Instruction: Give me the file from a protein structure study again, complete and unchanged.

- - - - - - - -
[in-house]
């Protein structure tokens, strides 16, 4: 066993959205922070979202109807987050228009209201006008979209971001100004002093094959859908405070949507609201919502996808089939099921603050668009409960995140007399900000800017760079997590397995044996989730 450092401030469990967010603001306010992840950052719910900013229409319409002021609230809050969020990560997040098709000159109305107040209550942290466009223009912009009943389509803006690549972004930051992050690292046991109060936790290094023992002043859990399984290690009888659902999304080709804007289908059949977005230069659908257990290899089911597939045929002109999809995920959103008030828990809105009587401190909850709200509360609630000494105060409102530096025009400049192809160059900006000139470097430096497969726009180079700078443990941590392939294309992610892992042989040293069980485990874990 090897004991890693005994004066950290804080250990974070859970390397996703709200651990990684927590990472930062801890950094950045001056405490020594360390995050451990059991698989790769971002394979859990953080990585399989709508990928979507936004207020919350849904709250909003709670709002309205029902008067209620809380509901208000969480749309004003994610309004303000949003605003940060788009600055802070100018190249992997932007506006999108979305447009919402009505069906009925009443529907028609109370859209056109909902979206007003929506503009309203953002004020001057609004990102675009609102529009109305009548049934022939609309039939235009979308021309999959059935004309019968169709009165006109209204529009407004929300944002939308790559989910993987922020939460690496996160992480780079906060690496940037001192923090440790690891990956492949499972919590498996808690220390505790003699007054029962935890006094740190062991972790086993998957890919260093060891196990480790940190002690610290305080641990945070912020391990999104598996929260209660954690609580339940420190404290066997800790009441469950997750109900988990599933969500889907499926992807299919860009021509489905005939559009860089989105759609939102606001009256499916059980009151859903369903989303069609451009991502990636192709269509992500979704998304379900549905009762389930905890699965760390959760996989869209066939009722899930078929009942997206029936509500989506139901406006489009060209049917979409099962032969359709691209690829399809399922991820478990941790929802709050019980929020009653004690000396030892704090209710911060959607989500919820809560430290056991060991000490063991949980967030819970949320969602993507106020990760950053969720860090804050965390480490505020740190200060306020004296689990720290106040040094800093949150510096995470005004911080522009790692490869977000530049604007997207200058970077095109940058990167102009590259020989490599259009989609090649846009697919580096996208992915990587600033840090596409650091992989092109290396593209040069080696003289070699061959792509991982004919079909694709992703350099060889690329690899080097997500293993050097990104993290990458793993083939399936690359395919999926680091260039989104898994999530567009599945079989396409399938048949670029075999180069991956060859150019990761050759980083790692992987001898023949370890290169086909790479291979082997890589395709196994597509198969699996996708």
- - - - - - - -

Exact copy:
[in-house]
């Protein structure tokens, strides 16, 4: 066993959205922070979202109807987050228009209201006008979209971001100004002093094959859908405070949507609201919502996808089939099921603050668009409960995140007399900000800017760079997590397995044996989730 450092401030469990967010603001306010992840950052719910900013229409319409002021609230809050969020990560997040098709000159109305107040209550942290466009223009912009009943389509803006690549972004930051992050690292046991109060936790290094023992002043859990399984290690009888659902999304080709804007289908059949977005230069659908257990290899089911597939045929002109999809995920959103008030828990809105009587401190909850709200509360609630000494105060409102530096025009400049192809160059900006000139470097430096497969726009180079700078443990941590392939294309992610892992042989040293069980485990874990 090897004991890693005994004066950290804080250990974070859970390397996703709200651990990684927590990472930062801890950094950045001056405490020594360390995050451990059991698989790769971002394979859990953080990585399989709508990928979507936004207020919350849904709250909003709670709002309205029902008067209620809380509901208000969480749309004003994610309004303000949003605003940060788009600055802070100018190249992997932007506006999108979305447009919402009505069906009925009443529907028609109370859209056109909902979206007003929506503009309203953002004020001057609004990102675009609102529009109305009548049934022939609309039939235009979308021309999959059935004309019968169709009165006109209204529009407004929300944002939308790559989910993987922020939460690496996160992480780079906060690496940037001192923090440790690891990956492949499972919590498996808690220390505790003699007054029962935890006094740190062991972790086993998957890919260093060891196990480790940190002690610290305080641990945070912020391990999104598996929260209660954690609580339940420190404290066997800790009441469950997750109900988990599933969500889907499926992807299919860009021509489905005939559009860089989105759609939102606001009256499916059980009151859903369903989303069609451009991502990636192709269509992500979704998304379900549905009762389930905890699965760390959760996989869209066939009722899930078929009942997206029936509500989506139901406006489009060209049917979409099962032969359709691209690829399809399922991820478990941790929802709050019980929020009653004690000396030892704090209710911060959607989500919820809560430290056991060991000490063991949980967030819970949320969602993507106020990760950053969720860090804050965390480490505020740190200060306020004296689990720290106040040094800093949150510096995470005004911080522009790692490869977000530049604007997207200058970077095109940058990167102009590259020989490599259009989609090649846009697919580096996208992915990587600033840090596409650091992989092109290396593209040069080696003289070699061959792509991982004919079909694709992703350099060889690329690899080097997500293993050097990104993290990458793993083939399936690359395919999926680091260039989104898994999530567009599945079989396409399938048949670029075999180069991956060859150019990761050759980083790692992987001898023949370890290169086909790479291979082997890589395709196994597509198969699996996708």